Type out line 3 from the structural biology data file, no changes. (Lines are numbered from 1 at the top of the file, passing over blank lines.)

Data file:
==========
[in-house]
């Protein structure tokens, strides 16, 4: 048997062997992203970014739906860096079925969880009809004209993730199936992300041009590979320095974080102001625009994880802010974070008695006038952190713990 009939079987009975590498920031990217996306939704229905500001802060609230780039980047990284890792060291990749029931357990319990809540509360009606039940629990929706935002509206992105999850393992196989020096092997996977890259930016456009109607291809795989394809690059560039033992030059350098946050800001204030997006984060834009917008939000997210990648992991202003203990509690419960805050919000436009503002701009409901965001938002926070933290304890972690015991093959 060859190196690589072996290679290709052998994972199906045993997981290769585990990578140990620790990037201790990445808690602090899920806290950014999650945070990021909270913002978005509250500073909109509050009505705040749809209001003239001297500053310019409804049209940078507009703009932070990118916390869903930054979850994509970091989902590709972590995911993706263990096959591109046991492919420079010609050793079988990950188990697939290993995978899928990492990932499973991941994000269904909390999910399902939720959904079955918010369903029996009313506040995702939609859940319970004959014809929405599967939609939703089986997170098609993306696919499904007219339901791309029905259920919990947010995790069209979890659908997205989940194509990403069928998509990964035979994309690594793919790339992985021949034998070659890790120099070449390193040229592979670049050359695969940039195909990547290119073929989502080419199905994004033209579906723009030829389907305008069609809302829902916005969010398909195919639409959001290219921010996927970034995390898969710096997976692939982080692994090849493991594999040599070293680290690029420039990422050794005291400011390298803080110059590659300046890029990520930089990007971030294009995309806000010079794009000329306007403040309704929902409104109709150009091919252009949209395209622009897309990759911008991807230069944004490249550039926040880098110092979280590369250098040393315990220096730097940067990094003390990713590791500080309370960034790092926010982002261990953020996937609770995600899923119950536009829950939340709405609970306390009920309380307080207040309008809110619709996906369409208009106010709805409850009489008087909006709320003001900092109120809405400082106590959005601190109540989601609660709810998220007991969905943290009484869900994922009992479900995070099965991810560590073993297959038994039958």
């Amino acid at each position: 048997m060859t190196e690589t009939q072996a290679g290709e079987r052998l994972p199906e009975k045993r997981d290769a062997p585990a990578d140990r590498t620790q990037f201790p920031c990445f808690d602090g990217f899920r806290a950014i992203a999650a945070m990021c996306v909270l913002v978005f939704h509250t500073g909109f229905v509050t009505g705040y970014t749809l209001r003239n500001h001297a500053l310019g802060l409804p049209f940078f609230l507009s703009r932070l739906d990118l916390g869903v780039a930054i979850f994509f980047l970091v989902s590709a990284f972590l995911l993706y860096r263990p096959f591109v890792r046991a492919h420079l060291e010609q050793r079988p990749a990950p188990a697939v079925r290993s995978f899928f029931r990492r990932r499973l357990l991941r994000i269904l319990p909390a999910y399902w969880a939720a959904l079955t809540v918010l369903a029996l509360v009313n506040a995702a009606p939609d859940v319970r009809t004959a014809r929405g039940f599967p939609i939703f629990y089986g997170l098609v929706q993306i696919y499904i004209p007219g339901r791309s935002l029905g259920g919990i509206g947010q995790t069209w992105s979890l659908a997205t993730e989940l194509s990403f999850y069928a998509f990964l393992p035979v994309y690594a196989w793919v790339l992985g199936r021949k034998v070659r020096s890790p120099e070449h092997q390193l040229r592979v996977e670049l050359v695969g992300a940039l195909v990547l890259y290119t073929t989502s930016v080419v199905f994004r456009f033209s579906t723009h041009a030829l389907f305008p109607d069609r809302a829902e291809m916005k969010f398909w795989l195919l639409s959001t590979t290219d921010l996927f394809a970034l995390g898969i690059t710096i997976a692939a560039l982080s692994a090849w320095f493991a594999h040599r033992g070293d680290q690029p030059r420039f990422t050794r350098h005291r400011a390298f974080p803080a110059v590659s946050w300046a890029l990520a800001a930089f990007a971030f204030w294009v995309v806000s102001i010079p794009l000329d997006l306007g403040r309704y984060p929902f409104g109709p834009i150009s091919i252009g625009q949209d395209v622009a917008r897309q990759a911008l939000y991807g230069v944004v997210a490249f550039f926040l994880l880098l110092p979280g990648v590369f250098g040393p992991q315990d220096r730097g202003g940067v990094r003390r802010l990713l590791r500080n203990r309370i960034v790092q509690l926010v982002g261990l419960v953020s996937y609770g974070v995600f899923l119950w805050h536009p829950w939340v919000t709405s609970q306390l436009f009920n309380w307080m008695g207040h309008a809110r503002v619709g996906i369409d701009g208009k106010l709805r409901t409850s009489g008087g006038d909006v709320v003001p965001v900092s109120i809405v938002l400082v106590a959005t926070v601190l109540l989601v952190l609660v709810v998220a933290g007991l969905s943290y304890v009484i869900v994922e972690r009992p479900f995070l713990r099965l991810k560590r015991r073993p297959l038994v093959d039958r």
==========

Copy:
């Amino acid at each position: 048997m060859t190196e690589t009939q072996a290679g290709e079987r052998l994972p199906e009975k045993r997981d290769a062997p585990a990578d140990r590498t620790q990037f201790p920031c990445f808690d602090g990217f899920r806290a950014i992203a999650a945070m990021c996306v909270l913002v978005f939704h509250t500073g909109f229905v509050t009505g705040y970014t749809l209001r003239n500001h001297a500053l310019g802060l409804p049209f940078f609230l507009s703009r932070l739906d990118l916390g869903v780039a930054i979850f994509f980047l970091v989902s590709a990284f972590l995911l993706y860096r263990p096959f591109v890792r046991a492919h420079l060291e010609q050793r079988p990749a990950p188990a697939v079925r290993s995978f899928f029931r990492r990932r499973l357990l991941r994000i269904l319990p909390a999910y399902w969880a939720a959904l079955t809540v918010l369903a029996l509360v009313n506040a995702a009606p939609d859940v319970r009809t004959a014809r929405g039940f599967p939609i939703f629990y089986g997170l098609v929706q993306i696919y499904i004209p007219g339901r791309s935002l029905g259920g919990i509206g947010q995790t069209w992105s979890l659908a997205t993730e989940l194509s990403f999850y069928a998509f990964l393992p035979v994309y690594a196989w793919v790339l992985g199936r021949k034998v070659r020096s890790p120099e070449h092997q390193l040229r592979v996977e670049l050359v695969g992300a940039l195909v990547l890259y290119t073929t989502s930016v080419v199905f994004r456009f033209s579906t723009h041009a030829l389907f305008p109607d069609r809302a829902e291809m916005k969010f398909w795989l195919l639409s959001t590979t290219d921010l996927f394809a970034l995390g898969i690059t710096i997976a692939a560039l982080s692994a090849w320095f493991a594999h040599r033992g070293d680290q690029p030059r420039f990422t050794r350098h005291r400011a390298f974080p803080a110059v590659s946050w300046a890029l990520a800001a930089f990007a971030f204030w294009v995309v806000s102001i010079p794009l000329d997006l306007g403040r309704y984060p929902f409104g109709p834009i150009s091919i252009g625009q949209d395209v622009a917008r897309q990759a911008l939000y991807g230069v944004v997210a490249f550039f926040l994880l880098l110092p979280g990648v590369f250098g040393p992991q315990d220096r730097g202003g940067v990094r003390r802010l990713l590791r500080n203990r309370i960034v790092q509690l926010v982002g261990l419960v953020s996937y609770g974070v995600f899923l119950w805050h536009p829950w939340v919000t709405s609970q306390l436009f009920n309380w307080m008695g207040h309008a809110r503002v619709g996906i369409d701009g208009k106010l709805r409901t409850s009489g008087g006038d909006v709320v003001p965001v900092s109120i809405v938002l400082v106590a959005t926070v601190l109540l989601v952190l609660v709810v998220a933290g007991l969905s943290y304890v009484i869900v994922e972690r009992p479900f995070l713990r099965l991810k560590r015991r073993p297959l038994v093959d039958r």